Effect of Colonialism on Gender Equality Relating to the Brief Wondrous Life of Oscar Wao Essay

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When it comes to delegating responsibility, allocating power, and demanding equality, there always seems to be an underlying bias towards the masculine sector of society, which allows an imbalance regarding gender equality. Understanding where this way of thinking comes from is an essential part of trying to shift and completely erase the bias. Throughout history, a patriarchal pattern and way of thinking has been passed down from generation to generation; what we fail to see is the reason for this pattern and the ways in which we can remedy the situation. A great example of this issue is displayed in the novel, The Brief Wondrous Life of Oscar Wao, by Junot Díaz. The female characters of Junot Diaz’s novel The Brief Wondrous Life of Oscar …show more content…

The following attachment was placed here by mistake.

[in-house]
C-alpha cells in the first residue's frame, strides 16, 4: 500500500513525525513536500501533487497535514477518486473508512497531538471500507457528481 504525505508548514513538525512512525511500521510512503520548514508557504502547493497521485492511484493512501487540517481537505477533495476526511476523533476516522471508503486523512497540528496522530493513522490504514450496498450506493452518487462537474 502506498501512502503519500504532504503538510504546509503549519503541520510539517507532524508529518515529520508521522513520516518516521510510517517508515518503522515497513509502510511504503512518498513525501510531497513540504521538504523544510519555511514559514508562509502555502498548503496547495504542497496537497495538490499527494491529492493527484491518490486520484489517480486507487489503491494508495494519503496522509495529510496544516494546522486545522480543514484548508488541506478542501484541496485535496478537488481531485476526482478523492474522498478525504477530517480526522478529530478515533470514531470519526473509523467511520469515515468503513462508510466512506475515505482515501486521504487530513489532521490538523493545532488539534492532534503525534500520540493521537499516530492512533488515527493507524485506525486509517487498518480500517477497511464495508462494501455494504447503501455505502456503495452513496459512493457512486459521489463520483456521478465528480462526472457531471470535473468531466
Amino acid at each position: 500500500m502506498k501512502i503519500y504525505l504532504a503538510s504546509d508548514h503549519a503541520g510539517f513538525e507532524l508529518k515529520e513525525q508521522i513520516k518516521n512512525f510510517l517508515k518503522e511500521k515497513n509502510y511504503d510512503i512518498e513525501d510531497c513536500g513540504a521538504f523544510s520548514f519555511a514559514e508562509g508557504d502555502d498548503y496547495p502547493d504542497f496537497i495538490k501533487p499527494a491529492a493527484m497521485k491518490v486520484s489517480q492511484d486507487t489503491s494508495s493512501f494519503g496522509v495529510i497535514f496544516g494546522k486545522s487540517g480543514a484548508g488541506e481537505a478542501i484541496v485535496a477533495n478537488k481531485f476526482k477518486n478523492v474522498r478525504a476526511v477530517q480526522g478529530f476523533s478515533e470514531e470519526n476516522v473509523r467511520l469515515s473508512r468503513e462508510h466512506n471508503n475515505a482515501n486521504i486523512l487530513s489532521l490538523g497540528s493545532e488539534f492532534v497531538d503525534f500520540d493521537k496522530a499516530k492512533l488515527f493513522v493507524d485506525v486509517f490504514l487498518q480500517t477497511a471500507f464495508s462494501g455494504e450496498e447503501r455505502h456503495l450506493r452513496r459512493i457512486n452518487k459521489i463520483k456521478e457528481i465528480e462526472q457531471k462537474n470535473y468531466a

“Beli could no longer abide working at the bakery or being the “daughter” of one of the “most upstanding women in Bani.” She could not abide, period... what she wanted, more than anything, was what she’d always wanted throughout her Lost Childhood: to escape.” (Díaz 80) She was able to detach herself and learn that there is more to life than what she was told. It is thanks to females like her that we are becoming aware of how far down colonialism has push females. That the “worship of women as objects of chivalric adoration” (Kaplan 107) should not be, society makes females feel “invited to imagine themselves participating in the adventures of empire as a means of rejoicing traditional roles.” (Kaplan 110) This is what the support of imperial conquest has created. Hypatia Belicia Cabral, a lost dominican single mother in the U.S trying to escape from the culture that expects her to fulfill a given role. Colonialism allowed the lessening of a person just because of an aspect of their look or status. Just as Aime Cesaire states, “..while colonialism in its formal sense might have been dismantled, the colonial state has not. Many of the problems of democracy are products of the old colonial state whose primary difference is the presence of black faces.” (Cesaire 27) This being a clear example of Oscar, who even in a new country with endless possibilities to succeed still drags on with him that curse